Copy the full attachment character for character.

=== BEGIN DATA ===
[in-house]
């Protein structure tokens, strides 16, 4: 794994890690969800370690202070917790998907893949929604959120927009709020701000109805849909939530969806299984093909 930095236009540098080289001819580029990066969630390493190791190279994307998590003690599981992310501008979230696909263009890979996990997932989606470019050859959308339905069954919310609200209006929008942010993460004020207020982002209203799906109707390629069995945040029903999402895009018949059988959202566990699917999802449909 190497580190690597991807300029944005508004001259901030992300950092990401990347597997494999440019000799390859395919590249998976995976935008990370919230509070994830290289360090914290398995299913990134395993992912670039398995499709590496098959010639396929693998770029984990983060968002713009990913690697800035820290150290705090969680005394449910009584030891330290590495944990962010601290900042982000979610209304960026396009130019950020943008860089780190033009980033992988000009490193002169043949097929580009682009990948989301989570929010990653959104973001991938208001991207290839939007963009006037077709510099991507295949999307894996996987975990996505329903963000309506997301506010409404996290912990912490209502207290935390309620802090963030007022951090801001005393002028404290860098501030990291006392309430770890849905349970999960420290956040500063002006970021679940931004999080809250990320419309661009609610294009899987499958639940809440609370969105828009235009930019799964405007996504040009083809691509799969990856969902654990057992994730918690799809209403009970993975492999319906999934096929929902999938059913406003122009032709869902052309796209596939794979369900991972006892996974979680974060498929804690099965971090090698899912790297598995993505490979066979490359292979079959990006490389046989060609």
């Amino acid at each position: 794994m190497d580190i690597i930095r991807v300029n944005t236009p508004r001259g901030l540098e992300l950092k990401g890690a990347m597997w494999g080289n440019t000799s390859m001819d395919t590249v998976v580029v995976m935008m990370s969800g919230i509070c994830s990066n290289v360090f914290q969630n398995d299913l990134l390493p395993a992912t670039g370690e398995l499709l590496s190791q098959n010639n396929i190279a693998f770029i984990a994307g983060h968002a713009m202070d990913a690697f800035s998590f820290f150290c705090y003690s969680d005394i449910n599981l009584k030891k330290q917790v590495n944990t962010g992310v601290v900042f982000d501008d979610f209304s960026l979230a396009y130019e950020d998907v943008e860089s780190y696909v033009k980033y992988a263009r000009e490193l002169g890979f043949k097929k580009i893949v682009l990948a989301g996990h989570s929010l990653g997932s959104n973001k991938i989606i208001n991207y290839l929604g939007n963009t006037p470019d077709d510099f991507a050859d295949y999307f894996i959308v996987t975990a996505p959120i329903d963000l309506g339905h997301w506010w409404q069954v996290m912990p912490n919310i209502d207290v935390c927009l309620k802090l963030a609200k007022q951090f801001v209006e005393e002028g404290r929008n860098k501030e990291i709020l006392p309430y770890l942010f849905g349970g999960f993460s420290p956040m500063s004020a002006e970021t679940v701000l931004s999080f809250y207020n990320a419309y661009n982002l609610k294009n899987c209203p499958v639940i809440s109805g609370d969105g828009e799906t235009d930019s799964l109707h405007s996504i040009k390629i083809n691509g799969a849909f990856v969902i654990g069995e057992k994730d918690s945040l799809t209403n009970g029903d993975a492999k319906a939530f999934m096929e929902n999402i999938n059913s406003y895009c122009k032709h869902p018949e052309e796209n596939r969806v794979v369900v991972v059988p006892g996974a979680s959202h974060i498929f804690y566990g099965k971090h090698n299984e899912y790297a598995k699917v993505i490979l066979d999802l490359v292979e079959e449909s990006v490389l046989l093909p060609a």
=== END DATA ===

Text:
[in-house]
């Protein structure tokens, strides 16, 4: 794994890690969800370690202070917790998907893949929604959120927009709020701000109805849909939530969806299984093909 930095236009540098080289001819580029990066969630390493190791190279994307998590003690599981992310501008979230696909263009890979996990997932989606470019050859959308339905069954919310609200209006929008942010993460004020207020982002209203799906109707390629069995945040029903999402895009018949059988959202566990699917999802449909 190497580190690597991807300029944005508004001259901030992300950092990401990347597997494999440019000799390859395919590249998976995976935008990370919230509070994830290289360090914290398995299913990134395993992912670039398995499709590496098959010639396929693998770029984990983060968002713009990913690697800035820290150290705090969680005394449910009584030891330290590495944990962010601290900042982000979610209304960026396009130019950020943008860089780190033009980033992988000009490193002169043949097929580009682009990948989301989570929010990653959104973001991938208001991207290839939007963009006037077709510099991507295949999307894996996987975990996505329903963000309506997301506010409404996290912990912490209502207290935390309620802090963030007022951090801001005393002028404290860098501030990291006392309430770890849905349970999960420290956040500063002006970021679940931004999080809250990320419309661009609610294009899987499958639940809440609370969105828009235009930019799964405007996504040009083809691509799969990856969902654990057992994730918690799809209403009970993975492999319906999934096929929902999938059913406003122009032709869902052309796209596939794979369900991972006892996974979680974060498929804690099965971090090698899912790297598995993505490979066979490359292979079959990006490389046989060609």
């Amino acid at each position: 794994m190497d580190i690597i930095r991807v300029n944005t236009p508004r001259g901030l540098e992300l950092k990401g890690a990347m597997w494999g080289n440019t000799s390859m001819d395919t590249v998976v580029v995976m935008m990370s969800g919230i509070c994830s990066n290289v360090f914290q969630n398995d299913l990134l390493p395993a992912t670039g370690e398995l499709l590496s190791q098959n010639n396929i190279a693998f770029i984990a994307g983060h968002a713009m202070d990913a690697f800035s998590f820290f150290c705090y003690s969680d005394i449910n599981l009584k030891k330290q917790v590495n944990t962010g992310v601290v900042f982000d501008d979610f209304s960026l979230a396009y130019e950020d998907v943008e860089s780190y696909v033009k980033y992988a263009r000009e490193l002169g890979f043949k097929k580009i893949v682009l990948a989301g996990h989570s929010l990653g997932s959104n973001k991938i989606i208001n991207y290839l929604g939007n963009t006037p470019d077709d510099f991507a050859d295949y999307f894996i959308v996987t975990a996505p959120i329903d963000l309506g339905h997301w506010w409404q069954v996290m912990p912490n919310i209502d207290v935390c927009l309620k802090l963030a609200k007022q951090f801001v209006e005393e002028g404290r929008n860098k501030e990291i709020l006392p309430y770890l942010f849905g349970g999960f993460s420290p956040m500063s004020a002006e970021t679940v701000l931004s999080f809250y207020n990320a419309y661009n982002l609610k294009n899987c209203p499958v639940i809440s109805g609370d969105g828009e799906t235009d930019s799964l109707h405007s996504i040009k390629i083809n691509g799969a849909f990856v969902i654990g069995e057992k994730d918690s945040l799809t209403n009970g029903d993975a492999k319906a939530f999934m096929e929902n999402i999938n059913s406003y895009c122009k032709h869902p018949e052309e796209n596939r969806v794979v369900v991972v059988p006892g996974a979680s959202h974060i498929f804690y566990g099965k971090h090698n299984e899912y790297a598995k699917v993505i490979l066979d999802l490359v292979e079959e449909s990006v490389l046989l093909p060609a």